All my friends and sisters / brother know about it and they are very sympathetic. I did not tell anything to my father and his wife, they are old and I don't want them to have another reason to worry.
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Post Options Post Options   Thanks (0) Thanks(0)   Quote Jim Garten Quote  Post ReplyReply Direct Link To This Post Posted: April 18 2013 at 10:36
Completely understandable - my mother is the only one who is unaware, too.

Originally posted by Gerinski Gerinski wrote:

I have been taking Fluoxetine and although the progress is very slow, I have been getting better and the side effects are very mild if any


Fluoxetine is one of the better drugs with the fewest side effects; also one of the oldest ones (the most common trade name for it is Prozac) - one I'd be very cautious of if recommended is Seroxat. Works well for some, buit with others can have really unpleasant side effects - I started having major panic attacks 2 days after beginning the course (that was when my GP put me onto Cipramil, which is the best I've found) & there is a history of it causing really nasty episodes in people - that said, some people swear by it, so it's all down to individual metabolisms, I guess.

Edited by Jim Garten - April 18 2013 at 10:40

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Post Options Post Options   Thanks (0) Thanks(0)   Quote Gerinski Quote  Post ReplyReply Direct Link To This Post Posted: April 18 2013 at 10:36
Originally posted by HolyMoly HolyMoly wrote:

The biggest thing I learned from my bout with depression is that when I decided to give up alcohol (after abusing it for many years), most of my problems magically went away.  Ironically, I had been drinking largely to cope with the depression.  So that's been a big incentive for me to stay off the bottle, and life has been reasonably peachy ever since.
I have to learn from that (nothing new that I did not know already), since the nightmare started I am drinking too much Unhappy
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Post Options Post Options   Thanks (0) Thanks(0)   Quote Gerinski Quote  Post ReplyReply Direct Link To This Post Posted: April 18 2013 at 10:44
The worst thing about depression is that you are not able to enjoy anything. Normally I enjoy listening to music, reading books, watching good movies, visiting things, keeping my place nice and clean... with the depression I don't feel like doing anything at all, I try listening to music and it annoys me, I try reading and after 1 page I put the book down, I try to watch a movie and it bores me, my place is dirty and I don't feel like cleaning, I try to go out for a walk and I feel like threatened, just wanting to be back to 'safe home' again...  pfffff, it's sh*t Ouch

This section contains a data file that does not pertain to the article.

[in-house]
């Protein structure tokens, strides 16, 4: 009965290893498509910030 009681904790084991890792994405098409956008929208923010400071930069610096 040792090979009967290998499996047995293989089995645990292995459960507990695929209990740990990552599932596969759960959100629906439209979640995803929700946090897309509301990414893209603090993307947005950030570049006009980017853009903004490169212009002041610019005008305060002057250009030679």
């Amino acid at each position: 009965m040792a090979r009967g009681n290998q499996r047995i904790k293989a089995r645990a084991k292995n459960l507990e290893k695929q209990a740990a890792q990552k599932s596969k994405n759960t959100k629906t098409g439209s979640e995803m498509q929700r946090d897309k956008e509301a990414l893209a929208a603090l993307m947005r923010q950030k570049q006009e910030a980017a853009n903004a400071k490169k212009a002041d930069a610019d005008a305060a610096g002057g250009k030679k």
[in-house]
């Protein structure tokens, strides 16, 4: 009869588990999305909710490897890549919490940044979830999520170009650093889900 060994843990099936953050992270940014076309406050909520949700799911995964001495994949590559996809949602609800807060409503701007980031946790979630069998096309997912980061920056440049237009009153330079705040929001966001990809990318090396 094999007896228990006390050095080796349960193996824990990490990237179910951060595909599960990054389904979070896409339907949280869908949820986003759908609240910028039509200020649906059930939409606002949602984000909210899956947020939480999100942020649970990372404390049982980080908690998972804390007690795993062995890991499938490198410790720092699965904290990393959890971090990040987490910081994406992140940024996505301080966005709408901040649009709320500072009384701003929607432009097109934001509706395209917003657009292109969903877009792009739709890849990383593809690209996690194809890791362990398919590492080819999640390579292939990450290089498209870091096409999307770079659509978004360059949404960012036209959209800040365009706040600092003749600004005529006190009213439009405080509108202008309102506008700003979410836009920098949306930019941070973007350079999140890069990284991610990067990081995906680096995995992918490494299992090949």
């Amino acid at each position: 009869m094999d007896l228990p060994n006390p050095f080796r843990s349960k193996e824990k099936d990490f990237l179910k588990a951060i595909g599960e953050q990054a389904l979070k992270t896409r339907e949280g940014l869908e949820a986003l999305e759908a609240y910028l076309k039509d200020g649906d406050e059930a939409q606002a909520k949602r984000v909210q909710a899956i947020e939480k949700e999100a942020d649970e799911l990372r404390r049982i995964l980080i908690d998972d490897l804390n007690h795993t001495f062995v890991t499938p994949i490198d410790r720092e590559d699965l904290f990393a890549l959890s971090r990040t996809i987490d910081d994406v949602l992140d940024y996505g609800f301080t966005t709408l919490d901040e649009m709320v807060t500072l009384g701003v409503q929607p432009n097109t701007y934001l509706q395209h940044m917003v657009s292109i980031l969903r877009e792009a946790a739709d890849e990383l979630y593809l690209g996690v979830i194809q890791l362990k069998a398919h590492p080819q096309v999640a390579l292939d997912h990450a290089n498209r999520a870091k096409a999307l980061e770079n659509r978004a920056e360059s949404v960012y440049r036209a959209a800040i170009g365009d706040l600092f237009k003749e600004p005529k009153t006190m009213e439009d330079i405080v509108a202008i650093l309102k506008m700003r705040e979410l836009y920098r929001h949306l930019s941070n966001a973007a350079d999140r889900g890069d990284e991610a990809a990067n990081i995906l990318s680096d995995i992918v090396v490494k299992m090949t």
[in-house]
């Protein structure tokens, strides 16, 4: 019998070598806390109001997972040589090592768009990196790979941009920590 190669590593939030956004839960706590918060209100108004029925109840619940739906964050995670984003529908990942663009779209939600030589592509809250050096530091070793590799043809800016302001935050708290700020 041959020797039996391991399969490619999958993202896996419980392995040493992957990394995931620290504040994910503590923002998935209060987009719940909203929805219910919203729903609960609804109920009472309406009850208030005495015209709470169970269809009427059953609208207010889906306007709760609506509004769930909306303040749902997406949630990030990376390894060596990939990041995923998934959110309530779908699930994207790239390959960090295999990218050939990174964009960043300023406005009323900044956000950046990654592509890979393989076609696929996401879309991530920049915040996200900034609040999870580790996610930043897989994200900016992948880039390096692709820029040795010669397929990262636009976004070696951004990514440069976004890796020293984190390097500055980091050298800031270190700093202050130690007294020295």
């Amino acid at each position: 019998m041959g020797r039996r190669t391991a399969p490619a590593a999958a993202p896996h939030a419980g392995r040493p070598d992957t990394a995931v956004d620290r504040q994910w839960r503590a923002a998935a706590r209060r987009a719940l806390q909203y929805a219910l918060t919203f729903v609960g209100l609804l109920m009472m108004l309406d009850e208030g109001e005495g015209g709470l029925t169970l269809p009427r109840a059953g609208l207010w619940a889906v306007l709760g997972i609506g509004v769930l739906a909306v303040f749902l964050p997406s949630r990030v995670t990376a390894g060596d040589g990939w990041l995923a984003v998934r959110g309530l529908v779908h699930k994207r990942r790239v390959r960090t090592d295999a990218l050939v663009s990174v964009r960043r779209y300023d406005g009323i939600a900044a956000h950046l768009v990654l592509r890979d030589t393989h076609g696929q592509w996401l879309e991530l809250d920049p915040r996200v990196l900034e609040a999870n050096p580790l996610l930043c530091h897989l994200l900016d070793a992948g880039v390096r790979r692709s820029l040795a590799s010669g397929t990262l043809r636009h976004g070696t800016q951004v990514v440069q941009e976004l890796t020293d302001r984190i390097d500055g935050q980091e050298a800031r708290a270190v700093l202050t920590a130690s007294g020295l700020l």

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Post Options Post Options   Thanks (0) Thanks(0)   Quote Blacksword Quote  Post ReplyReply Direct Link To This Post Posted: April 18 2013 at 10:53
Originally posted by Jim Garten Jim Garten wrote:

Completely understandable - my mother is the only one who is unaware, too.

Originally posted by Gerinski Gerinski wrote:

I have been taking Fluoxetine and although the progress is very slow, I have been getting better and the side effects are very mild if any


Fluoxetine is one of the better drugs with the fewest side effects; also one of the oldest ones (the most common trade name for it is Prozac) - one I'd be very cautious of if recommended is Seroxat. Works well for some, buit with others can have really unpleasant side effects - I started having major panic attacks 2 days after beginning the course (that was when my GP put me onto Cipramil, which is the best I've found) & there is a history of it causing really nasty episodes in people - that said, some people swear by it, so it's all down to individual metabolisms, I guess.


Prozac was the first one tried about 13 years ago. Apart from very slight shakes in the morning it actually had no effect on me whatsoever, positive or otherwise. The next one I tried was Venlafaxine, which improved my mood slightly, but robbed me of all libido, and I would wake up in the morning with clenched jaws after a night of teeth grinding, according to a partner at the time.

I guess everyone has different experiences with these drugs, but Mirtazapine has been the only one that has not had any bad side effects for me. Apart from memory loss?? Although that could just be attributed to the condition anyway.